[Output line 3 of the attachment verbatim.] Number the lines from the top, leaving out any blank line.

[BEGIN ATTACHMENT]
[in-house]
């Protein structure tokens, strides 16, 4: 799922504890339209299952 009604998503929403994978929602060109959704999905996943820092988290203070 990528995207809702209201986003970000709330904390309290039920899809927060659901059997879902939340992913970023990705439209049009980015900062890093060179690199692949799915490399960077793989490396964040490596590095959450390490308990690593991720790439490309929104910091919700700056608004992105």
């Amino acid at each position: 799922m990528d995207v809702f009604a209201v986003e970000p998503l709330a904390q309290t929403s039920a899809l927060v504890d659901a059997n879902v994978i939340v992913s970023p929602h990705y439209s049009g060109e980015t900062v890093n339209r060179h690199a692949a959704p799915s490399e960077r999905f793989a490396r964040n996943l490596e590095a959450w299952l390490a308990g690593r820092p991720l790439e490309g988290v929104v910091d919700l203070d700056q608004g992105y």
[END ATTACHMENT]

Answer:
């Amino acid at each position: 799922m990528d995207v809702f009604a209201v986003e970000p998503l709330a904390q309290t929403s039920a899809l927060v504890d659901a059997n879902v994978i939340v992913s970023p929602h990705y439209s049009g060109e980015t900062v890093n339209r060179h690199a692949a959704p799915s490399e960077r999905f793989a490396r964040n996943l490596e590095a959450w299952l390490a308990g690593r820092p991720l790439e490309g988290v929104v910091d919700l203070d700056q608004g992105y």